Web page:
"Animal Zoo" is a quirky, up-tempo song that you can't help but sing along. "Mr. Skin" is another up-tempo tune that received a fair amount of FM airtime in its day. My favorite song on the album is "Love Has Found a Way" which utilizes some excellent reverse taping to create a spooky, yet, progressive sound.
Twelve Dreams of Dr. Sardonicus is excellent throughout and is considered by many Spirit fans to be their best work. This is a classic "psychedelic" era album, advanced for its time and as fresh sounding today as the day it hit the record stores. The "remastered" CD version of the album, featuring unreleased new material, has rekindled interest in this unorthodox and innovative band.

Savoy Brown
Street Corner Talking (1971)

This is another classic album of the early 1970's that is overlooked by today's progressive rock stations. Savoy Brown's Street Corner Talking is simply outstanding from beginning to end. The album's first track and most popular song "Tell Mama" is an anthem for drifters and losers. The band's version of "I Can't Get Next To You" is deep and powerful (turn up the volume and experience Paul Raymond's Hammond organ). "All I Can Do Is Cry" has been a concert staple for many years and features great guitar/keyboard interplay between Kim and Paul. "Time Does Tell" has enticing lyrics, plus more great guitar riffs from Kim Simmonds.

Savoy Brown Concert

We have come a long way
From our 1st street hello
Spend our time looking for
The key to the door
My mind is made up
I know where I'm headed to
When your days are over
The world is through with you...
Kim Simmonds (1971)
Met Kim at this 2006 concert in Rochester (NY).....


It's a Beautiful Day
It's a Beautiful Day (1969)

The debut LP from "It's a Beautiful Day" (issued by Columbia in 1969), was a startling amalgam of folk and psychedelia, driven by David LaFlamme's electrified five-string violin playing, Hal Wagenet's guitar, David's wife Linda who provided sterling keyboard work and the magnificent vocals of Pattie Santos. "White Bird" the first track, established itself as an FM-underground radio staple. Other tracks received some airplay, notably "Wasted Union Blues" and the atmospheric instrumental "Bombay Calling." The haunting "Hot Summer Day" which mixes vocals by David LaFlamme and Pattie Santos, is one of my all time favorites.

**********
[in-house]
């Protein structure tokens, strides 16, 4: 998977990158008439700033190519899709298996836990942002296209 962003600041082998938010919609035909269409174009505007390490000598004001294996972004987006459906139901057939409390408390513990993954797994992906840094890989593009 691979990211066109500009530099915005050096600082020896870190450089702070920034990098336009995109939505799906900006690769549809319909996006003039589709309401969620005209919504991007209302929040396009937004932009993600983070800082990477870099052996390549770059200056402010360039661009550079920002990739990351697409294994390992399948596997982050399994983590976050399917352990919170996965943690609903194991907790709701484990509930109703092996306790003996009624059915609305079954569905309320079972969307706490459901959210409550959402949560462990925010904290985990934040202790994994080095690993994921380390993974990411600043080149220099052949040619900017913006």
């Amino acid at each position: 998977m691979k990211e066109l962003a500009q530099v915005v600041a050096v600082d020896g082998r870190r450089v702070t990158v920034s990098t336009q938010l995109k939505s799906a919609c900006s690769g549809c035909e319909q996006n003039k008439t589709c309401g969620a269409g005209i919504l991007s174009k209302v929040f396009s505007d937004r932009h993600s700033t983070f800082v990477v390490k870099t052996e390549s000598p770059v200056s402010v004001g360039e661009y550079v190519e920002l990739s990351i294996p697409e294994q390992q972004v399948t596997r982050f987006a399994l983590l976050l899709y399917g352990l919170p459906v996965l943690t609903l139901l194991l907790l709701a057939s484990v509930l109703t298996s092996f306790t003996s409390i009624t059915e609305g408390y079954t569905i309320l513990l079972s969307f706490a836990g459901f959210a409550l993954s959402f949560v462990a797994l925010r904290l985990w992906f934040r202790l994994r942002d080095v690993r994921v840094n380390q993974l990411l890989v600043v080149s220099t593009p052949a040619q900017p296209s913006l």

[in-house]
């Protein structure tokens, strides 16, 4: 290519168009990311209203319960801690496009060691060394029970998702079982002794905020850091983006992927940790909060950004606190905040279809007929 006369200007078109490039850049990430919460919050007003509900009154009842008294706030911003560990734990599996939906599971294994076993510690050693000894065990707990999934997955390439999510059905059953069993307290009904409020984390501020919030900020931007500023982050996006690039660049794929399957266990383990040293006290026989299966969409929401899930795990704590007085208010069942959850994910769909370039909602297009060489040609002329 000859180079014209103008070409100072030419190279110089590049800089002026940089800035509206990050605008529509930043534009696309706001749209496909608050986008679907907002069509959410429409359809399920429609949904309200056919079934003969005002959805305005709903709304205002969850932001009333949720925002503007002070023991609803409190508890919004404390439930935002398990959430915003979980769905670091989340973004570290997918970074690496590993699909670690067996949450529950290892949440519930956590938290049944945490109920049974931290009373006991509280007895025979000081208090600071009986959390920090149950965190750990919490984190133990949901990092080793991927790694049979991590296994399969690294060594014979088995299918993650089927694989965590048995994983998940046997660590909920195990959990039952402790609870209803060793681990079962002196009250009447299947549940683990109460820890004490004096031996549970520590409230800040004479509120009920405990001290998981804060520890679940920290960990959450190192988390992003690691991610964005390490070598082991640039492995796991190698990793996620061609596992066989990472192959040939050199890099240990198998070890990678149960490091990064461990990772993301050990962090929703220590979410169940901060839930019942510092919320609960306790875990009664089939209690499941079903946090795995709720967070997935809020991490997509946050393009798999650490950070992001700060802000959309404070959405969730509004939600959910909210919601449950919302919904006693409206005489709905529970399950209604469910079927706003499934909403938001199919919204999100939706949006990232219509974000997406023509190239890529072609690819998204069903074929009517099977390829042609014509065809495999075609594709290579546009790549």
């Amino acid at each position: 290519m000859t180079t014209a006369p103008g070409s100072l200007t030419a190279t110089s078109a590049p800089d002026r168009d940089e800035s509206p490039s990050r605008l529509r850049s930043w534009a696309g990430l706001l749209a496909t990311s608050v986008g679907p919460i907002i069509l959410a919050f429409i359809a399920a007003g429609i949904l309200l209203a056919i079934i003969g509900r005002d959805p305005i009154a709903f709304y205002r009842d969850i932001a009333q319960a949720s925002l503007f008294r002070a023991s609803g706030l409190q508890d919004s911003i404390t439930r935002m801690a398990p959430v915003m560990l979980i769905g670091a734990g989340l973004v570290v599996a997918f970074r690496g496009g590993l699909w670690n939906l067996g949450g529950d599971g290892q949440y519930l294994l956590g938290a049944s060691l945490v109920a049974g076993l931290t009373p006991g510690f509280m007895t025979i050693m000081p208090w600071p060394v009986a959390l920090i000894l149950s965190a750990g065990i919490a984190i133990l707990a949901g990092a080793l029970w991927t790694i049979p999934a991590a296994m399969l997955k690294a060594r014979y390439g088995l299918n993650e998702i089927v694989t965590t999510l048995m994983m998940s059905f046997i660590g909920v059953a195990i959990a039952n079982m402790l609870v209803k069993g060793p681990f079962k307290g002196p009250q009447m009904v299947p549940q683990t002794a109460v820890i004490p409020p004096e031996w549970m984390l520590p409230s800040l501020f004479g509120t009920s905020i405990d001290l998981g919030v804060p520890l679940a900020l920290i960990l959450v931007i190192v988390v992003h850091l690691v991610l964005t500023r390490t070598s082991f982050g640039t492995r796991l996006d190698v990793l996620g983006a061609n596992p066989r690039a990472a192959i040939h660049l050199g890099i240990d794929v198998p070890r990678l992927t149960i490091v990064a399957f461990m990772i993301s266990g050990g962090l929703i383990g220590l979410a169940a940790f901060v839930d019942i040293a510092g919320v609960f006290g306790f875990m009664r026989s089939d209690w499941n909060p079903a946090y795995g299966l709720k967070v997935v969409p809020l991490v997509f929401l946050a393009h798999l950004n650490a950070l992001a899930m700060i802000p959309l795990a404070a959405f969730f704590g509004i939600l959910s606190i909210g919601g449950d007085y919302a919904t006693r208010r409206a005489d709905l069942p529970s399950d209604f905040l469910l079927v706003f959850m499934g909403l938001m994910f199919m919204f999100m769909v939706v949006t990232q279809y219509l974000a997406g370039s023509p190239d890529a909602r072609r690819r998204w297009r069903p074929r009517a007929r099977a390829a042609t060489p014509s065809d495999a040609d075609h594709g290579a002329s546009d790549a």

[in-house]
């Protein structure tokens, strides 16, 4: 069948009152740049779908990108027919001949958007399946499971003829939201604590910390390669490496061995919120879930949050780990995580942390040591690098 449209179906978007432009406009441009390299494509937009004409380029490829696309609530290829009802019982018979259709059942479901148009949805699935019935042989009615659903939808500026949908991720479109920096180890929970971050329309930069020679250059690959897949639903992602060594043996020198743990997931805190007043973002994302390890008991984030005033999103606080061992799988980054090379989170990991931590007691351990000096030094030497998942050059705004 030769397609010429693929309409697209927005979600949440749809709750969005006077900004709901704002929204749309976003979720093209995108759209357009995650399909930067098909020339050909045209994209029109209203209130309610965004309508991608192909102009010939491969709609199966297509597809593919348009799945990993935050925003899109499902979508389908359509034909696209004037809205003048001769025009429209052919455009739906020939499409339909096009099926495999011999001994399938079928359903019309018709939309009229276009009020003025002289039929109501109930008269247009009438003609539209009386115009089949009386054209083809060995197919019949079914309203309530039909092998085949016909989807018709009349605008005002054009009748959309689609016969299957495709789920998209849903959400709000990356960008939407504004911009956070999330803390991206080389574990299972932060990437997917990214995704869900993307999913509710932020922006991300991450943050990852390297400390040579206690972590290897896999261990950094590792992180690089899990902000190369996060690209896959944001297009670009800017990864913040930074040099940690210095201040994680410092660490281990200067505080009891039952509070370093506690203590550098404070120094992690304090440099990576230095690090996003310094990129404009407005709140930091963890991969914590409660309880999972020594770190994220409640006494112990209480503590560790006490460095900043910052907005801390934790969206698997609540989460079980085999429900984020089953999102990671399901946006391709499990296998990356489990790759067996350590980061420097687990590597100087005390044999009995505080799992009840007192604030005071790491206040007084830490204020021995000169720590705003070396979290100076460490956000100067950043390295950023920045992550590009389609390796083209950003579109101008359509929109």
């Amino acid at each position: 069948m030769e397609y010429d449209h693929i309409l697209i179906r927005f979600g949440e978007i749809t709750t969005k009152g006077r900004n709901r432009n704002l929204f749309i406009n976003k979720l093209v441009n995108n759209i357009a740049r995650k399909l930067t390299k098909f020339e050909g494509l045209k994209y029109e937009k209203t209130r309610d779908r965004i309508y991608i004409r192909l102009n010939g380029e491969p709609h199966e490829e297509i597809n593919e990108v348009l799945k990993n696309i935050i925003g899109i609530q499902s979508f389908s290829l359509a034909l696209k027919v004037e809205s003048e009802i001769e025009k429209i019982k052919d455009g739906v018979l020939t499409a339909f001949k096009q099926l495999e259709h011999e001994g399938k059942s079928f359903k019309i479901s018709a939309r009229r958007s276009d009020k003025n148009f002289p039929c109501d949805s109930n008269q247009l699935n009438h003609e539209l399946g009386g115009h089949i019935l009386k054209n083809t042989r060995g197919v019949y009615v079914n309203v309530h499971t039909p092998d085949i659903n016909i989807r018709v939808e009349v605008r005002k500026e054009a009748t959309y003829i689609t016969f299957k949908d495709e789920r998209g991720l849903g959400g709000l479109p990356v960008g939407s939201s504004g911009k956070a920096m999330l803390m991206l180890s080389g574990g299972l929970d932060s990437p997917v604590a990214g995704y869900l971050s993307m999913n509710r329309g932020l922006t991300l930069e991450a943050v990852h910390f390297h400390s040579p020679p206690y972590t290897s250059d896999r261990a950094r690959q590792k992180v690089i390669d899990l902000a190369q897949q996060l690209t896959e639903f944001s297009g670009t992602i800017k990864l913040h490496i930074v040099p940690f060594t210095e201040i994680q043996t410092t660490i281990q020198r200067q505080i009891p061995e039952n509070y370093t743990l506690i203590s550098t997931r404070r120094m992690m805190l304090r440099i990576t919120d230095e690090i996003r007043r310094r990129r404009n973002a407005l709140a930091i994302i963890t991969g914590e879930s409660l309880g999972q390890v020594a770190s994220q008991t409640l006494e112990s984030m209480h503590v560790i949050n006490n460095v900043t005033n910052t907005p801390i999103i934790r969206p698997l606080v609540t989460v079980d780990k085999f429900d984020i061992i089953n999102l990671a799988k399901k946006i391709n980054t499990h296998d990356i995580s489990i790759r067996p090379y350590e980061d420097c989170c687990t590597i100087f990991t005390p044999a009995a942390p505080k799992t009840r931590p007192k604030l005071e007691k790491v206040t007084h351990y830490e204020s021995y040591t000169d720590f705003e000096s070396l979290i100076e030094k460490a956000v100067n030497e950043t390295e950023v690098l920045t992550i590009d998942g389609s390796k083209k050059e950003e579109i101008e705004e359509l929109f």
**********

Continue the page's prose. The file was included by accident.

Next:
The Flock
The Flock (1969)

Their first album The Flock released in 1969, focuses on classical violinist Jerry Goodman and the group's horn section. One of four bands heavily marketed by Columbia Records in 1969 (the others were Chicago Transit Authority, Illinois Speed Press & Aorta), the group shifted styles within songs to create a melting pot, varying between rock, jazz, classical and blues. A progressive rock band with sounds somewhere between Seatrain and Chicago. Goodman left after their second LP, with the group disbanding in 1971.

Jefferson Airplane
Crown of Creation (1968)

Jefferson Airplane's 1968 release Crown of Creation is a rich collection of songs highlighting the different talents of the main songwriters. Among the various memorable moments are Grace Slick's beautiful vocal on "Lather," the band's sensitive cover version of David Crosby's "Triad" and Jorma Kaukonen's stunning wah-wah solo on "If You Feel." Add to this the intense lyrics of "In Time" and "Greasy Heart," Marty Balin and Paul Kantner's consistently strong vocals and Jack Casady's remarkable dexterity on bass. The album is a true masterpiece!

Chicago Transit Authority
Chicago Transit Authority (1969)

Chicago Transit Authority, an innovative "jam-band" featuring the sensational guitar work of Terry Kath, released this imposing "double-LP" debut on Columbia Records during the spring of 1969. The album opens with Terry's composition "Introduction" followed by a blistering "Poem 58" and the instrumental session "Liberation." The group coupled "horns" with a progressive sound, never again achieved on their subsequent "bubble-gum" releases.

In the Land of Grey and Pink (1971)

Along with Camel and Soft Machine, Caravan was a pioneering band known as the "Canterbury Sound" consisting of original styles of jazz, rock and classical English influences. In the Land of Grey and Pink was a harmonious mélange of northern English rock complexities, considered by many as one of the greatest progressive rock albums. Richard Sinclair's contribution of "Winter Wine" is a standout, along with David Sinclair's masterful 23 minute excursion "Nine Feet Underground."

Blues Image
Open (1970)

There are many bands comprised of excellent musicians, but few will attain a high level of creativity or musical prowess. The Blues Image out of Florida approached this legendary status. Their second (and final) release Open is jam-packed with several "tight" blues and jazz compositions, filled with strong riffs in a heavy rock format. Listen to the bass, percussion and keyboard interplay with Mike Pinera's guitar on "Clean Love" and "Take Me" from this short lived, seminal group.

As I lay losing the years I had grown,
Down beneath the shower of each stone I'd thrown,
In the mist stood someone I had known.
I saw the mist of one I might have known.

Jim Roberts (1969)